Recent Ace Gems - Part Three - Articles - Soundblab

Recent Ace Gems - Part Three

by Ian Johnston Rating: Release Date:

Another quick round up of recent releases from one of the best reissue labels in the world - Ace.

1. BEFORE THE FALL - Various Artists

A truly fantastic compilation of 24 diverse original songs covered by one of the most consistently vital groups of the past 35 years: The Fall. Compiled by Daniel Maier, who also provides the liner notes, and approved by Mr. Mark E Smith, Before the Fall encompasses the whole weird and wonderful world of the band. Within the slipcover sleeve, which sports a suitably deranged Savage Pencil illustration (Pencil previously drew the savage sleeve for the timeless 1981 Fall single 'Lie Dream of Casino Soul') of a malfunctioning monster jukebox robot, the CD includes some of the earthy musical roots of inspiration that have fired Smith's fevered and singular imagination.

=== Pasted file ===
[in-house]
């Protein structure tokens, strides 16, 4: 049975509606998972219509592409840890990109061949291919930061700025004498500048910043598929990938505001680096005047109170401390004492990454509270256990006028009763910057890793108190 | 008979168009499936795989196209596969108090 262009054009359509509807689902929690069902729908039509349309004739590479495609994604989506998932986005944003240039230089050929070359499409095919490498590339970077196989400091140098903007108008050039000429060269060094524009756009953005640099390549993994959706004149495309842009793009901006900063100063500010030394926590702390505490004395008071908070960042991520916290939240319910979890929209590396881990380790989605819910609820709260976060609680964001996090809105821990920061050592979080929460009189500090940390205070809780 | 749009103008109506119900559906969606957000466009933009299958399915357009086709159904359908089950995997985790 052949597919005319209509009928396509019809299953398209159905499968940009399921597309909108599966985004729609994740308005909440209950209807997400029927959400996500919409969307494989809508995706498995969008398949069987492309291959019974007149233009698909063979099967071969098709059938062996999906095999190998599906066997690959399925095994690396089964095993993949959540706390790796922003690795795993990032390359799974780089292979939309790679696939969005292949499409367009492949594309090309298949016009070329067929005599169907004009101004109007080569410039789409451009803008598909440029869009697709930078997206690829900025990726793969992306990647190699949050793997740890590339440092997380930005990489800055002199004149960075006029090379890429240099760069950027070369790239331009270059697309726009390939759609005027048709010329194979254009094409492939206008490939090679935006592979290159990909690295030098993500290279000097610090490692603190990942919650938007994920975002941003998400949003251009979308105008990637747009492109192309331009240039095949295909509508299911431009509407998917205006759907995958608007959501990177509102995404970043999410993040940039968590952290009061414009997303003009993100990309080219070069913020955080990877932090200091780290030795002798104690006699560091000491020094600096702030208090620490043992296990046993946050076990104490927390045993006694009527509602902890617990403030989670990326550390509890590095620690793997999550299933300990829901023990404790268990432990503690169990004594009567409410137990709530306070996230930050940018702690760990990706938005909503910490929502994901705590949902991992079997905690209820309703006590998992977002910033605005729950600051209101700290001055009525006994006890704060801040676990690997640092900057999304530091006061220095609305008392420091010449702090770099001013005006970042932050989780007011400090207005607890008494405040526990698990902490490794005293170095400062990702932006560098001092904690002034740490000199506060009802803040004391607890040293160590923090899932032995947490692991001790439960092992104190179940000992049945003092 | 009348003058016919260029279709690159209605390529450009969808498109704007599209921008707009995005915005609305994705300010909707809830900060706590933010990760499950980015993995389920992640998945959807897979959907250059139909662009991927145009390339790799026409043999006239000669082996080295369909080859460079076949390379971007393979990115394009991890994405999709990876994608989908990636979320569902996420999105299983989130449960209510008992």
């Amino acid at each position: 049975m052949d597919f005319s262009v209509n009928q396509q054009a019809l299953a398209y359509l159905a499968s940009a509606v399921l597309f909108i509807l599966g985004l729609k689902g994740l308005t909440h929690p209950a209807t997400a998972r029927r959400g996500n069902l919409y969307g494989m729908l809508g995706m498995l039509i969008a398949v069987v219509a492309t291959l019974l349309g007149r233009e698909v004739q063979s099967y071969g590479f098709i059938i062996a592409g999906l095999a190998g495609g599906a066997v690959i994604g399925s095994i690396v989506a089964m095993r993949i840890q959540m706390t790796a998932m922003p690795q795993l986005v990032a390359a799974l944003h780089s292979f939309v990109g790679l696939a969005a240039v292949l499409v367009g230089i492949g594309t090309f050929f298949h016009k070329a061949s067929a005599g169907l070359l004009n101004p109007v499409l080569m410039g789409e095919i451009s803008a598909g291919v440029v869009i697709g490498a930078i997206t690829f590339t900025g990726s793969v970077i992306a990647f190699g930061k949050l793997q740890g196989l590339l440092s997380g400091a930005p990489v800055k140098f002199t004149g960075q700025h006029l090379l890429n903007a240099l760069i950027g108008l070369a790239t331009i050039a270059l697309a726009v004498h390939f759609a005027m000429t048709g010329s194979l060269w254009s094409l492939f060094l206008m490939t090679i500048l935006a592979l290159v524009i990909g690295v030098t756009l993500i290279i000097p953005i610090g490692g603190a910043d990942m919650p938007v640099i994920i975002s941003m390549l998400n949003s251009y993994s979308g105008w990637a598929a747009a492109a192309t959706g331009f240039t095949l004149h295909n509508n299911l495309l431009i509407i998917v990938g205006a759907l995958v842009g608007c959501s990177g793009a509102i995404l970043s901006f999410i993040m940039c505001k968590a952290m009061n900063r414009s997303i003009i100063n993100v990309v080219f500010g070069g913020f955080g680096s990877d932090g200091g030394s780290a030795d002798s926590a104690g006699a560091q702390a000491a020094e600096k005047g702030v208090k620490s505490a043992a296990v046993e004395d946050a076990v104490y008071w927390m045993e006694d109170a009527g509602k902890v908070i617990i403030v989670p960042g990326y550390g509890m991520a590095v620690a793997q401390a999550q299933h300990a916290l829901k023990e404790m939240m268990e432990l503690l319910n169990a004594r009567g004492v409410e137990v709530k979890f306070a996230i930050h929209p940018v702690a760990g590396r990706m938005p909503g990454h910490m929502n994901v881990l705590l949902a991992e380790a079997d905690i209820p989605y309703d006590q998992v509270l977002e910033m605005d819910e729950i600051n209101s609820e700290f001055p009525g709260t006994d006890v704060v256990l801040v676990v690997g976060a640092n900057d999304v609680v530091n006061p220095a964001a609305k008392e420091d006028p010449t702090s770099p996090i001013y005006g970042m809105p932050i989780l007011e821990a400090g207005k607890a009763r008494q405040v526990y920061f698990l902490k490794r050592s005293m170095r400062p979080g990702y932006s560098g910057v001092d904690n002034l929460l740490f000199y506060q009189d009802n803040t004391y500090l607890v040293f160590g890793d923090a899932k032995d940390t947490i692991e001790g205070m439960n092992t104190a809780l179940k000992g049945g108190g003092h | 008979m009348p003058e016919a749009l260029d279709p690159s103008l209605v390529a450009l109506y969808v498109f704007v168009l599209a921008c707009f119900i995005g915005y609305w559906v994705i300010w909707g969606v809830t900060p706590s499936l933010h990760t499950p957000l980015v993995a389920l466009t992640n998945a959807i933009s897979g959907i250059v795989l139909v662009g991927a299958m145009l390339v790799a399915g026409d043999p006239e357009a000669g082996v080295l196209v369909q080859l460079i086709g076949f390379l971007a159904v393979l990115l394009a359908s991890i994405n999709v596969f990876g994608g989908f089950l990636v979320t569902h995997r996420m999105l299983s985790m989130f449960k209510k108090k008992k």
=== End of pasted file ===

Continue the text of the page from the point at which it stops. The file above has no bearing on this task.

Rockabilly ('Rollin' Danny' by Gene Vincent & hte Blue Caps - The Fall's first recorded single cover from 1985; Hank Mizell's 1958 reissue 70s hit 'Jungle Rock'; Tommy Blake's '$ F-Oldin' Money $'), punk ('This Perfect Day' by The Saints), 60s garage (The Sonics' blazing 'Strychnine', also covered by The Cramps; the cranked up 'Mr Pharmacist' by The Other Half), 60s pop (The Kinks' 'Victoria', 'Popcorn Double Feature' by The Searchers), disco ('Lost In Music' by Sister Sledge - the notes reveal that Nile Rodgers is a Fall fan), left-field rock (Captain Beefheart & the Magic Band's 'Beatle Bones 'N' Smokin' Stones'), blues (Leadbelly's 'Bourgeois Blues'), bizarre novelty records (Bob McFadden & Dor's wacked out 1959 hit 'The Mummy', Nervous Norvus' 1956 car crash 'Transfusion', Steve Bent's terrifying 1976 ditty 'I'm Going to Spain') and much more are included. As Maier points out, this is not a compilation of Smith's favourite music (if it was The Seeds and rockabilly king Charlie Feathers would inevitably be featured), but a chronological account of the tracks the band have covered. Yet Before The Fall makes for thrilling listening and a guide to what makes a good cover version: "A true cover is half not knowing it and half mutilation." - Mark E Smith.